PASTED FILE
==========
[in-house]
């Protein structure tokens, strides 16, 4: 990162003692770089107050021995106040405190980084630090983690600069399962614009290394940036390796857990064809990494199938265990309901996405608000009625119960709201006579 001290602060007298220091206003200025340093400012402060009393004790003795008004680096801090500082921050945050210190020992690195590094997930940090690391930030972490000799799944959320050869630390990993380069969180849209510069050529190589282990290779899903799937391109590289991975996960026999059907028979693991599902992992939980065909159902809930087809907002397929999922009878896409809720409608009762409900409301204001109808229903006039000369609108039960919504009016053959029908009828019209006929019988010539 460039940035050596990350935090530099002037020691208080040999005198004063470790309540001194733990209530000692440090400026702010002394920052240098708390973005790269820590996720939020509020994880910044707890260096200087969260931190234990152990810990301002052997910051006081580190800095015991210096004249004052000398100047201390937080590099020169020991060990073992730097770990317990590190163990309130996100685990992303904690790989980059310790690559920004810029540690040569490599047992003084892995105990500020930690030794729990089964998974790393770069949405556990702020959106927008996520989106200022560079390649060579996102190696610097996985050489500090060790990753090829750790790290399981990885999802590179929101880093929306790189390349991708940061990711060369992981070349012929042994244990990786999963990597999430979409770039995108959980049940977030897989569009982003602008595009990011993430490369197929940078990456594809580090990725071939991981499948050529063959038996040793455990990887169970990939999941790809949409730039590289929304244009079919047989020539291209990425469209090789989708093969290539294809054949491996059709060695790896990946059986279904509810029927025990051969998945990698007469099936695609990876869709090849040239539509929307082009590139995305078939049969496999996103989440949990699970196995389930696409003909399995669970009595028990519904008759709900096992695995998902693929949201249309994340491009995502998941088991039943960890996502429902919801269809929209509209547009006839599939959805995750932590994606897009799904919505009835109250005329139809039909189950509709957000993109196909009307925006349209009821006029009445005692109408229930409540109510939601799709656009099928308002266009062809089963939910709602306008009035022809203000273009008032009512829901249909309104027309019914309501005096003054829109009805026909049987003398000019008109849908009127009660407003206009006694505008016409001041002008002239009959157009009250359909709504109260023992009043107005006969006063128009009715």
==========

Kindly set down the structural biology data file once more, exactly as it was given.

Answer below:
[in-house]
């Protein structure tokens, strides 16, 4: 990162003692770089107050021995106040405190980084630090983690600069399962614009290394940036390796857990064809990494199938265990309901996405608000009625119960709201006579 001290602060007298220091206003200025340093400012402060009393004790003795008004680096801090500082921050945050210190020992690195590094997930940090690391930030972490000799799944959320050869630390990993380069969180849209510069050529190589282990290779899903799937391109590289991975996960026999059907028979693991599902992992939980065909159902809930087809907002397929999922009878896409809720409608009762409900409301204001109808229903006039000369609108039960919504009016053959029908009828019209006929019988010539 460039940035050596990350935090530099002037020691208080040999005198004063470790309540001194733990209530000692440090400026702010002394920052240098708390973005790269820590996720939020509020994880910044707890260096200087969260931190234990152990810990301002052997910051006081580190800095015991210096004249004052000398100047201390937080590099020169020991060990073992730097770990317990590190163990309130996100685990992303904690790989980059310790690559920004810029540690040569490599047992003084892995105990500020930690030794729990089964998974790393770069949405556990702020959106927008996520989106200022560079390649060579996102190696610097996985050489500090060790990753090829750790790290399981990885999802590179929101880093929306790189390349991708940061990711060369992981070349012929042994244990990786999963990597999430979409770039995108959980049940977030897989569009982003602008595009990011993430490369197929940078990456594809580090990725071939991981499948050529063959038996040793455990990887169970990939999941790809949409730039590289929304244009079919047989020539291209990425469209090789989708093969290539294809054949491996059709060695790896990946059986279904509810029927025990051969998945990698007469099936695609990876869709090849040239539509929307082009590139995305078939049969496999996103989440949990699970196995389930696409003909399995669970009595028990519904008759709900096992695995998902693929949201249309994340491009995502998941088991039943960890996502429902919801269809929209509209547009006839599939959805995750932590994606897009799904919505009835109250005329139809039909189950509709957000993109196909009307925006349209009821006029009445005692109408229930409540109510939601799709656009099928308002266009062809089963939910709602306008009035022809203000273009008032009512829901249909309104027309019914309501005096003054829109009805026909049987003398000019008109849908009127009660407003206009006694505008016409001041002008002239009959157009009250359909709504109260023992009043107005006969006063128009009715």